Friday, Sept. 26, saw the first 2008 presidential debate. In response, Big Builder launched an online survey to gauge its readers' reaction.
Out of a total of 25 respondents, 44.0% felt that Sen. McCain came out on top at the end of the debate, while 32.0% felt Sen. Obama was the victor. The remaining 24.0% were evenly split between those who felt both performed equally well and those who felt both performed equally poorly. According to one respondent, "The debate was very low level in that real substance was little discussed."
Earlier in the week, Sen. McCain had sought to delay the debate, citing the need to return to Washington, D.C., to address the financial crisis. When asked if they thought there were other factors involved in his attempt to postpone, 32.0% said yes, 48.0% said no, and 20.0% were unsure. One respondent who saw no ulterior motive said, "He felt [the proposed $700 billion absorption of bad assets] was so urgent, he needed to be there to represent his people." Conversely, a more skeptical respondent noted, "I think it was part of a political ploy. The man is believable some of the time and not other times. This was one of those times he wasn't believable." Others chalked McCain's attempt to postpone up to "grandstanding" and motivated by "political gain."
The majority of respondents--68.0%--felt that Sen. McCain would be most effective in improving the economy in general during a four-year term. As one respondent put it, "McCain believes less government is better, and Obama wants more spending on programs that give away working Americans' money." On the other hand, 28.0% felt Sen. Obama was the stronger candidate, as "McCain seems far behind on modern economic realities." One respondent, disagreeing with both candidates views, stated, "Neither one of them have a clue. Independent candidate Bob Barr is a better choice."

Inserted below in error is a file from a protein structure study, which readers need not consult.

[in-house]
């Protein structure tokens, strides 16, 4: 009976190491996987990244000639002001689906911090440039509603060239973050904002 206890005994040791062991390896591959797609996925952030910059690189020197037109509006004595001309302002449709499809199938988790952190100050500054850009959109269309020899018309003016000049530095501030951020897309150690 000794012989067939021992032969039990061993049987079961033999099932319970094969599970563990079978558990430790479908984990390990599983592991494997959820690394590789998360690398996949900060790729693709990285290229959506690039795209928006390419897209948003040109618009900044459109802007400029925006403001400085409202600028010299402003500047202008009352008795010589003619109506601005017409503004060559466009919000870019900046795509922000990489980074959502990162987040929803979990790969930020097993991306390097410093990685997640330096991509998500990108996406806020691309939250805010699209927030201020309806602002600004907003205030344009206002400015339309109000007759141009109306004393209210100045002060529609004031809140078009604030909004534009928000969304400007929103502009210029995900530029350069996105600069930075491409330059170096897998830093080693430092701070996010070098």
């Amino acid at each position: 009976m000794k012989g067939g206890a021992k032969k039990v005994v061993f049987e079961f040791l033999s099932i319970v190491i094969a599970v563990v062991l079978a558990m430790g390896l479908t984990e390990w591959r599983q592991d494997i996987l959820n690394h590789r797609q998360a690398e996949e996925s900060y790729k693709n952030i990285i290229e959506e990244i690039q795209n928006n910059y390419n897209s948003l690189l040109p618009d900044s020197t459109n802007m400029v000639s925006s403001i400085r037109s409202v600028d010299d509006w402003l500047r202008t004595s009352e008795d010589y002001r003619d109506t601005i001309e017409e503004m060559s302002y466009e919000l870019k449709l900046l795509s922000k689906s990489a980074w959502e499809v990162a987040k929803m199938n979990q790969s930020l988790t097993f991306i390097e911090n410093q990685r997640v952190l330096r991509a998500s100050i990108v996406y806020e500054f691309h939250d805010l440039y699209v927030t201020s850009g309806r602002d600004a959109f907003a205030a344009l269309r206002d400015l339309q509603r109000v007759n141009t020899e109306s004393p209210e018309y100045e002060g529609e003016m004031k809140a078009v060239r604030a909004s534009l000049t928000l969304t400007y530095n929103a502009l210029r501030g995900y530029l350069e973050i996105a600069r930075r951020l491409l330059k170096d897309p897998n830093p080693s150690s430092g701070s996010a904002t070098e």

Over half of the total respondents--56.0%--felt that Sen. McCain would do the most to improve the situation on Wall Street, as he "will look for more market-driven solutions." Nearly a quarter--24.0%--disagreed, arguing that Sen. Obama was the better candidate with respect to the situation on Wall Street; 20.0% felt that neither candidate has the knowledge and experience necessary to make a positive impact on Wall Street.
The split was essentially identical when asked which candidate was best equipped to address housing-related issues, with 56.0% in favor of McCain and 24.0% in Obama's corner; 16.0% felt neither would prove effective. Said one respondent, "I'm not sure either really understands the situation that builders are in at this time."
Respondents had concerns specific to both candidates. With respect to Sen. Obama, primary concerns included socialist policies, inexperience, and increased spending. When asked what concerns, if any, respondents would have in the event Sen. McCain were elected, deregulation, a lack of restraint on illegal immigration, and a continuation of failed Bush policies were among the concerns listed.
When asked which vice presidential candidate would be best prepared to occupy the Oval Office should the president be unable to complete his four-year term, respondents were evenly split at 44.0% in favor of Gov. Palin and Sen. Biden respectively; 4.0% felt both were well prepared, compared to 8.0% who felt neither was prepared to assume the presidency. Said one respondent in favor of Gov. Palin, "I like her views. If something should happen to the president in the first six months, Joe Biden may be better prepared. But she is very intelligent, seems to be a quick learner, and would do fine in the office of president." On the flip side of the coin, another respondent exclaimed, "Governor Palin is completely unprepared and is the worst VP choice I have ever seen!" And as one respondent less-colorfully put it: "[Biden has] experience and the ability to see and express [his views on] issues. He's especially good on foreign affairs."